LOS ANGELES — Over 10 years and seven "Harry Potter" novels, author J.K. Rowling has given the world a singularly unique literary universe, where wizards and witches exist and magic is as close as a train ride to Hogwarts. But for 1,600 students, the most magical gift of all was a chance to meet their literary hero in person.
Rowling began a cross-country Open Book Tour at the Kodak Theatre on Monday (October 15), where she read from Chapter 3 of her latest novel, [article id="1565295"]"Harry Potter and the Deathly Hallows,"[/article] and answered several audience questions before signing a copy of the novel for each student.
For Rowling, the chance to interact with her fans was a "real treat," she said.
"Things had got a little unmanageable signing-wise in terms of the numbers turning up, but I really missed being able to interact directly with readers," she told a group of reporters during a morning press conference. "So we were looking for a way to manage kids and ensure that they were safe and so on, but also [to give them the opportunity to] have direct contact [with me] and answer their questions in person. This seemed like the ideal way to do it."
Although she invited questions about the books, most of the early student questions had to do with Rowling herself, with the schoolchildren all curious about what most inspired her growing up, what parts of her life were reflected in the novels, and whether she always had such a vast imagination.
But like in the novels themselves, it was the great question of Severus Snape that brought down the house. A wide grin across her face, Rowling said she delighted in the fact that, even after "Deathly Hallows," there was still some speculation as to the true leanings of the erstwhile Potions Master.
"Snape is vindictive, he's cruel. He's not a big man," she insisted. "But he loves. I like him, but I'd also like to slap him hard."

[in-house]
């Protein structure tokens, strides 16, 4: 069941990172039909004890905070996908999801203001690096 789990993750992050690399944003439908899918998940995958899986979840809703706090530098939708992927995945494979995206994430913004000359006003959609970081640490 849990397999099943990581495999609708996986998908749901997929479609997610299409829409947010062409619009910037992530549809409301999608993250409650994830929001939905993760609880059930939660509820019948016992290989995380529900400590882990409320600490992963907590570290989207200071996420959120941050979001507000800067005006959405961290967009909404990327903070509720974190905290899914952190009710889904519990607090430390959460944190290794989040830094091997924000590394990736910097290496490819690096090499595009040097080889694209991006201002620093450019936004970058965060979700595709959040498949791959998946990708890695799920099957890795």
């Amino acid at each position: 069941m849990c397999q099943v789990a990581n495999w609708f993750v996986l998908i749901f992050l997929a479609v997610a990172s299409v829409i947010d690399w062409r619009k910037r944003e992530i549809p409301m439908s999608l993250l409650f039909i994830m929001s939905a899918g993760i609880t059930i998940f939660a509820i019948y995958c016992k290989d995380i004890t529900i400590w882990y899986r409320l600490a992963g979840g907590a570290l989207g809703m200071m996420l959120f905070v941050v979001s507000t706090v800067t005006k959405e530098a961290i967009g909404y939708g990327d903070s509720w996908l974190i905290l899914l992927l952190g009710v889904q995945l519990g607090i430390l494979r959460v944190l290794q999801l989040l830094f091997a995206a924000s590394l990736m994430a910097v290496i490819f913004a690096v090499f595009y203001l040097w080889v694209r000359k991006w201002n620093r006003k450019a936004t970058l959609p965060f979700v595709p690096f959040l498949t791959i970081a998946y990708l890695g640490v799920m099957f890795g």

Earlier, Rowling said she was particularly pleased with how Snape's story played out throughout the course of the series, contrasting his character arc with that of Dumbledore.
"Although [Dumbledore] seems to be so benign for six books, he's quite a Machiavellian figure, really. He's been pulling a lot of strings. Harry has been his puppet," she explained. "When Snape says to Dumbledore [toward the end of 'Hallows'], 'We've been protecting [Harry] so he could die at the right moment' — I don't think in book one you would have ever envisioned a moment where your sympathy would be with Snape rather than Dumbledore."
Rowling struck a conversational tone during the Q&A session, with quick asides for loud audience reactions (never louder than when she mentioned Lupin and Tonks, two casualties of book seven — their names elicited a deafening "Awww" from the collected readers). When one girl came up to the microphone holding a plush Hedwig doll, Rowling thanked her for bringing the owl back to life, expressing shock that after "Deathly Hallows" was released, most early commenters were upset she killed Harry's pet. "And I murdered a human in the first chapter!" she laughed.
But fans waiting for yet another chapter in the life and times of Harry Potter may have to wait long, she said. Regarding a long-rumored "Harry Potter Encyclopedia," Rowling told reporters that "It's not coming along, and I haven't started it yet. I never envisioned that as being the next thing I did. I wanted to take a break and a step back and then [do that] in due course."
But that doesn't mean she won't be writing something soon, she exclaimed.
"I will always write," she said. "I want to fall in love with something the way I fell in love with Harry."